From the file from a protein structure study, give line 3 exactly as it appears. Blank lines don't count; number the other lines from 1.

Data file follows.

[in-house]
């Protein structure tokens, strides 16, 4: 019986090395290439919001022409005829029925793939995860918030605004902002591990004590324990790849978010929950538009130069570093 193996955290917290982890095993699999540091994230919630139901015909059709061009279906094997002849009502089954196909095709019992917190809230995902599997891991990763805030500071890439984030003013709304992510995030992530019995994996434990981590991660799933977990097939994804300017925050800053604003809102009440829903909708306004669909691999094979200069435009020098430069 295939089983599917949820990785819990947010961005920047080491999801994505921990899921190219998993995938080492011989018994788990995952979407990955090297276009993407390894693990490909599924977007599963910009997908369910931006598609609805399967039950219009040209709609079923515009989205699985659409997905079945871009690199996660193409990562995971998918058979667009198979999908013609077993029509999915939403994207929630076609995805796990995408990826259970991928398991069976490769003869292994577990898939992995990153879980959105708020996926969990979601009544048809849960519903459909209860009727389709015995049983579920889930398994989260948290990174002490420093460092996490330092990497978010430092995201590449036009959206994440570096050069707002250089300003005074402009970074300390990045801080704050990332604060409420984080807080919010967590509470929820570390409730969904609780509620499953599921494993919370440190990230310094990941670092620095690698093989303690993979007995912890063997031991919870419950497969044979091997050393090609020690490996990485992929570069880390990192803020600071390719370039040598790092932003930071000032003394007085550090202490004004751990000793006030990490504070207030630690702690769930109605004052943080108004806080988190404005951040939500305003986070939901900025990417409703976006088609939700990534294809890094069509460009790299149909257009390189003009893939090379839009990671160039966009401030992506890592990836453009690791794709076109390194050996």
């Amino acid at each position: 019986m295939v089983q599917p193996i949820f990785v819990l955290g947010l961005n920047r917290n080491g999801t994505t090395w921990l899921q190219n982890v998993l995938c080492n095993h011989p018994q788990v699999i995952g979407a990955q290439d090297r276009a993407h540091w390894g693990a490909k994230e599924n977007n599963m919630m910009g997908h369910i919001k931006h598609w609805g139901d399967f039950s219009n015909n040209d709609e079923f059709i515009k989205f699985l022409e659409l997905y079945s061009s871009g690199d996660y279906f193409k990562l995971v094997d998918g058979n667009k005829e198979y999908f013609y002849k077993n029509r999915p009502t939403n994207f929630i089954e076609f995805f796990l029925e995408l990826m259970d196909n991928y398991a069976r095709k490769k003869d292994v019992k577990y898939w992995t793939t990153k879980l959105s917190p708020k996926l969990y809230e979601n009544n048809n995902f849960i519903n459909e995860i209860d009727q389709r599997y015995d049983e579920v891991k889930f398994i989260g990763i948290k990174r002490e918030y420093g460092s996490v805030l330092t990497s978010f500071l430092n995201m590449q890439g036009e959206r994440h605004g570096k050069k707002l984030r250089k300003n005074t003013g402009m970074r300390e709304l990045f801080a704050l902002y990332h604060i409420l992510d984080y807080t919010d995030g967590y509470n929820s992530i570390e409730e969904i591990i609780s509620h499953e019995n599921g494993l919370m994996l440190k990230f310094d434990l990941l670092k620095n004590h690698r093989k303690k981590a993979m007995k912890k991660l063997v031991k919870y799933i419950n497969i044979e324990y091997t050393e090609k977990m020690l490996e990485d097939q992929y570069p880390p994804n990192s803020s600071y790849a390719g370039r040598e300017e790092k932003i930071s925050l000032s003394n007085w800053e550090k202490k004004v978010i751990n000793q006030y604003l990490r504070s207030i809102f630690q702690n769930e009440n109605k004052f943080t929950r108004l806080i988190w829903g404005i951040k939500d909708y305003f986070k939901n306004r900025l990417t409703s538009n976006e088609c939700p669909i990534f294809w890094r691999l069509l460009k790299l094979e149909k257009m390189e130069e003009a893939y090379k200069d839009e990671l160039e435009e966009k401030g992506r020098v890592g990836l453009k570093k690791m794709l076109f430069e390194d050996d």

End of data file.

């Amino acid at each position: 019986m295939v089983q599917p193996i949820f990785v819990l955290g947010l961005n920047r917290n080491g999801t994505t090395w921990l899921q190219n982890v998993l995938c080492n095993h011989p018994q788990v699999i995952g979407a990955q290439d090297r276009a993407h540091w390894g693990a490909k994230e599924n977007n599963m919630m910009g997908h369910i919001k931006h598609w609805g139901d399967f039950s219009n015909n040209d709609e079923f059709i515009k989205f699985l022409e659409l997905y079945s061009s871009g690199d996660y279906f193409k990562l995971v094997d998918g058979n667009k005829e198979y999908f013609y002849k077993n029509r999915p009502t939403n994207f929630i089954e076609f995805f796990l029925e995408l990826m259970d196909n991928y398991a069976r095709k490769k003869d292994v019992k577990y898939w992995t793939t990153k879980l959105s917190p708020k996926l969990y809230e979601n009544n048809n995902f849960i519903n459909e995860i209860d009727q389709r599997y015995d049983e579920v891991k889930f398994i989260g990763i948290k990174r002490e918030y420093g460092s996490v805030l330092t990497s978010f500071l430092n995201m590449q890439g036009e959206r994440h605004g570096k050069k707002l984030r250089k300003n005074t003013g402009m970074r300390e709304l990045f801080a704050l902002y990332h604060i409420l992510d984080y807080t919010d995030g967590y509470n929820s992530i570390e409730e969904i591990i609780s509620h499953e019995n599921g494993l919370m994996l440190k990230f310094d434990l990941l670092k620095n004590h690698r093989k303690k981590a993979m007995k912890k991660l063997v031991k919870y799933i419950n497969i044979e324990y091997t050393e090609k977990m020690l490996e990485d097939q992929y570069p880390p994804n990192s803020s600071y790849a390719g370039r040598e300017e790092k932003i930071s925050l000032s003394n007085w800053e550090k202490k004004v978010i751990n000793q006030y604003l990490r504070s207030i809102f630690q702690n769930e009440n109605k004052f943080t929950r108004l806080i988190w829903g404005i951040k939500d909708y305003f986070k939901n306004r900025l990417t409703s538009n976006e088609c939700p669909i990534f294809w890094r691999l069509l460009k790299l094979e149909k257009m390189e130069e003009a893939y090379k200069d839009e990671l160039e435009e966009k401030g992506r020098v890592g990836l453009k570093k690791m794709l076109f430069e390194d050996d």